Mental accounting … use it to your advantage

One of the biggest problem I have seen with people is the idea they have to limit themselves to “retirement plans” offered by their employer in order to save for retirement.

The problem enters the picture where people don’t save for retirement because they’re concerned they may need the saved money before then. Thus, they don’t save at all! The baby went out with the bath water on this approach.

Mental accounting has gotten in the way … how we view labels and money … we have mental accounts with mental labels which prevent us from being creative in the way we solve issues facing us when it comes to money and our goals.


The first problem is that people get their spending out of balance with their saving. This can be recognized when people feel they can not retire. Why this feeling? A nagging sense they’re not saving enough. Another nagging feeling they might need emergency funds before they reach retirement age.

What are retirement mental accounts? They’re called 401k, 403b, 457, IRA, and Roth IRA. The common feature among these is the requirement that you can’t touch the money prior to a certain age without a tax penalty.

Okay. So what prevents you from saving for retirement and not have the restrictions in the above type of accounts? You can save for retirement in a Joint or Individual account too!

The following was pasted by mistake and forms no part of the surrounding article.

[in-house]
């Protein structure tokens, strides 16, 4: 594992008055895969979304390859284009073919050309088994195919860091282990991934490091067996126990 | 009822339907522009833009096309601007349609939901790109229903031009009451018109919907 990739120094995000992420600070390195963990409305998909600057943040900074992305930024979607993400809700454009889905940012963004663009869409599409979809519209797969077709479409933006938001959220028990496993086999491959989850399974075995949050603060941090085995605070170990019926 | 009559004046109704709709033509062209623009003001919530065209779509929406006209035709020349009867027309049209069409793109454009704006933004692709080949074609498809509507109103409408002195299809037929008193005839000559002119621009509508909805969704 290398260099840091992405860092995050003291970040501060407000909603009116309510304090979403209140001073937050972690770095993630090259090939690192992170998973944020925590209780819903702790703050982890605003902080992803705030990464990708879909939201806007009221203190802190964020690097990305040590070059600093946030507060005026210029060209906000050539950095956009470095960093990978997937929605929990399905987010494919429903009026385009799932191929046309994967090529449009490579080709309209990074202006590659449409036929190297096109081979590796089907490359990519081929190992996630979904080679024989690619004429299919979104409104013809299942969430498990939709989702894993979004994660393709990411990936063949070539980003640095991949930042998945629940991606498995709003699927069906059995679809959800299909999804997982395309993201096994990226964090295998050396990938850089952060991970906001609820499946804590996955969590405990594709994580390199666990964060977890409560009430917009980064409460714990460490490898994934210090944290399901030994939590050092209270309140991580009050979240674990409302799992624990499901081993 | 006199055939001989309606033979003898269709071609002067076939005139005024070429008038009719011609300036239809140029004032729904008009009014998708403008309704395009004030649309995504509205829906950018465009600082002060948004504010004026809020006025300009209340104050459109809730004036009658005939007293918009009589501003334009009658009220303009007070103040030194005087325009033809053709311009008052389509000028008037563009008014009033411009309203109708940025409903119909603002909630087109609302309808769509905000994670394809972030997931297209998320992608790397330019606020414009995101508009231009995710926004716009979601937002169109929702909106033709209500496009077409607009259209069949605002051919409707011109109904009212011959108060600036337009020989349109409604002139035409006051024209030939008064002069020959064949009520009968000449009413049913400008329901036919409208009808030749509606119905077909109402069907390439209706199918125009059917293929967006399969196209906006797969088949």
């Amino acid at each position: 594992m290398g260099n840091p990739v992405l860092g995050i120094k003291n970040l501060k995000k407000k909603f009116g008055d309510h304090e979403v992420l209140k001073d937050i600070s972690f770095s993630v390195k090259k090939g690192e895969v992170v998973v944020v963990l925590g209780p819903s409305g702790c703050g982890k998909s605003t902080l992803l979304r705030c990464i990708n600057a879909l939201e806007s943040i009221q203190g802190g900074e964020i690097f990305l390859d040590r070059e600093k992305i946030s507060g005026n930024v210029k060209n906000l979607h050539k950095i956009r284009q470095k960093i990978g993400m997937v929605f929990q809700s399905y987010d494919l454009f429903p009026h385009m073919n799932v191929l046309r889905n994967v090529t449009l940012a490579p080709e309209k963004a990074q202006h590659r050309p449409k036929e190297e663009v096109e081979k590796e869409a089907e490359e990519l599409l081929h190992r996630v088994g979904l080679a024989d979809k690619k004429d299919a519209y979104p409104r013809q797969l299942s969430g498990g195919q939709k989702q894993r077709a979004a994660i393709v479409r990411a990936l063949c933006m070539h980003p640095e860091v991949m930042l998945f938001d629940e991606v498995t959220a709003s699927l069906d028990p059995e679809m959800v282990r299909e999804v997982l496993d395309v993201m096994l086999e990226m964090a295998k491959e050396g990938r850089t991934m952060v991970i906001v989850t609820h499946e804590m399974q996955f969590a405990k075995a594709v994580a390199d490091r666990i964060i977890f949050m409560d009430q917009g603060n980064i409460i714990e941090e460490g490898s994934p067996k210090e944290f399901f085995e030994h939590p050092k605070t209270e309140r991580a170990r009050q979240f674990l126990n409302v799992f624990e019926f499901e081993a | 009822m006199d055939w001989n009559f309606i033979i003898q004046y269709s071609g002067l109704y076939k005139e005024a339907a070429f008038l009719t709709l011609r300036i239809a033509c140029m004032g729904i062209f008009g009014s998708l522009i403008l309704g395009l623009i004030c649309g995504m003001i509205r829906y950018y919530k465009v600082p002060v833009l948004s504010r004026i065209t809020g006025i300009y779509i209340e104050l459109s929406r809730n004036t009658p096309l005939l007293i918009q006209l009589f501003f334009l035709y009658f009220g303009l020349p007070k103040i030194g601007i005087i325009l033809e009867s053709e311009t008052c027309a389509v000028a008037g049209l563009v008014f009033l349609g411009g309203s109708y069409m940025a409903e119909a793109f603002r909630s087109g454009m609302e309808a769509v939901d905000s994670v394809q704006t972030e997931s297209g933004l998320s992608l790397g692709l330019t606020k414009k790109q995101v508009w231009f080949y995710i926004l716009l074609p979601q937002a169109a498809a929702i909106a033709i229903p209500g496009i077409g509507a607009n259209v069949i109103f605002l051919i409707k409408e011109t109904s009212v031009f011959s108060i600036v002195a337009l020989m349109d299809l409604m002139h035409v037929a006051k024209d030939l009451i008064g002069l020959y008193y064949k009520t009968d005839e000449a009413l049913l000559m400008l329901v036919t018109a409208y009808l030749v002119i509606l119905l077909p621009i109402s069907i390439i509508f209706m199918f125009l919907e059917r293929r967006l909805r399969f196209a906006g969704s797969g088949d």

If an emergency comes along, then you have access without tax penalty. You have given yourself another bucket that you can access under different rules. If you never have an emergency, then the money in this bucket becomes part of your retirement resource. Note, vacations are not in the emergency bucket mental account. Vacation money should be put in its’ own separate account at the bank for the vacation mental bucket.

What about other taxes? Yes there are differences. You won’t escape taxes. You simply change their nature in exchange for accessibility prior to older ages. Again, balance.

What about returns? Don’t get greedy! Strike a balance here too.

Taxes and returns are mental distractions as excuses for not taking the step to set up something you feel you need. The action step is to start saving … a drop at a time.


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